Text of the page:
Several months following the initial tick bite, in the later stages of Lyme Disease, the most serious progression of the disease may occur, often because the disease had progressed undetected, or not succumbed to treatment. Arthritic inflammation of the joint, usually affecting the knees may turn chronic.
The nervous system may show abnormal sensation due to malfunctioning of peripheral nerves (peripheral neuropathy). This may lead to states of confusion. Heart problems, though infrequent, may reveal inflammation of the heart muscle attendant with an irregular heartbeat (heart block).
Lyme Disease Causes
The black-legged tick is believed to be the main culprit for the transmission of Lyme Disease in the Northeastern and North-Central regions of the US. On the other hand, the Western black-legged tick is responsible for the spread of the disease in the Pacific Coastal region. However, Lyme Disease has been reported to flourish in the entire US and Canada, Europe, Asia, and Australia.
Still, despite its prevalence, the disease has not been shown to be transmissible by other tick species like the lone star and dog ticks. Lyme Disease is not communicable between humans. Also, although most pets can contract the disease, they do not transmit it to humans. Nevertheless, other insects like mosquitoes, flies, and fleas are known to transmit Lyme Disease to humans.
Lyme Disease Diagnosis
So how can you tell you have Lyme Disease? You will do this by successful identification of physical manifestations like “bulls eye” rash. Also, a recognition of the presence of known symptoms that amply suggest the incidence of Lyme Disease. Still, rashes do not occur in all cases of the disease. Also, it is not always possible to recall a tick bite. Therefore, doctors may perform special blood tests like spinal tap or skin biopsy three to four weeks after suspected encounter with a tick bite to confirm or dismiss a suspicion of contracting Lyme Disease. These serology tests are not as good as a thorough history and physical exam.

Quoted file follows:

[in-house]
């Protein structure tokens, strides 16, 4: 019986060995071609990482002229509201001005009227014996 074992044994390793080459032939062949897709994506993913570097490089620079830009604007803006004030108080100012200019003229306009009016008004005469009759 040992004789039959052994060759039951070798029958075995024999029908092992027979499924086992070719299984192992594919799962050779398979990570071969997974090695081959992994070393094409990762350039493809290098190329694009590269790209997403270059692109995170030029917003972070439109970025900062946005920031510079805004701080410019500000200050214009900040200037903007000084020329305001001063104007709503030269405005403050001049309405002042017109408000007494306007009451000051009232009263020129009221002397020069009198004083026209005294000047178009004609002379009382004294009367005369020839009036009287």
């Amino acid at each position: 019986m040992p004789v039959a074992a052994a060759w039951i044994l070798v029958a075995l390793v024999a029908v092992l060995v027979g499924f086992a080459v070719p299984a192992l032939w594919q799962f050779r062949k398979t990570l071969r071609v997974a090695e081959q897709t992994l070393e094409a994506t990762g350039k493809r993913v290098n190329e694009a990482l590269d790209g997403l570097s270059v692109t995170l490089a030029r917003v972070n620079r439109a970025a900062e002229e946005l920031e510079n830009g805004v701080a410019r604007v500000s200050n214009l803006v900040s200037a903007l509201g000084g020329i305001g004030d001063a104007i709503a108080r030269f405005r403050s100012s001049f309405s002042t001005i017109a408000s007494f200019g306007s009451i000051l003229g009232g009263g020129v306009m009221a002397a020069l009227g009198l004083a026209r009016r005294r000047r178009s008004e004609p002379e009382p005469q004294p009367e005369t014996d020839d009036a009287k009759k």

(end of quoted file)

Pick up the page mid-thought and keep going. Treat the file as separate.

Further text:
Lyme Disease Treatment
Lyme Disease is usually treatable with antibiotics, particularly, in the early phase of the disease. I like to prescribe Doxycyline (100 mg twice a day for 14 days). Children under 8 should instead receive Amoxicillin. Pregnant women also should take Amoxicillin. As the condition progress through its evolving stages, it tends to require a more extensive administration of an antibiotic. It may even require intravenous antibiotics. Beware of a Jarisch-Herxheimer Reaction after receiving an antibiotic treatment.
The only known human vaccine against Lyme Disease became obsolete, and specialists have withdrawn it from the market.
There is, therefore, no known current human vaccine against the disease. Naturally, the most obvious preventive measure to avoiding the disease is to avoid tick bites, whenever possible. You can do this by avoiding grass-covered and forested landscapes. You should stay away from forests especially from May to July. It also helps to completely cover one’s body from head to toe while outdoors.
You could try the application of insect repellents like DEET and other types of repellents. However, you should never apply permethrin in itself directly to the skin. The application of repellents all over the skin and clothing can kill ticks and prevent them from biting.
It is helpful to frequently inspect one’s body and that of accompanying pets after spending time outdoors. An exhaustive skin and scalp cleansing process to dislodge any freshly bound ticks helps to avoid a tick bite. In the unfortunate event of finding a tick stuck to your skin, avoid the use of topical agents like nail varnish, and petroleum jelly in a bid to extricate the tick. All these products will only harm your skin. Moreover, most of these agents are totally ineffective.
The most effective way to remove a tick is to use a fine-tipped tweezer.( See Tick Bite) Simply pinch the head of the tick, which is closest to your skin. Then gently tear the tick away, without twisting the head as you abstract it from your skin.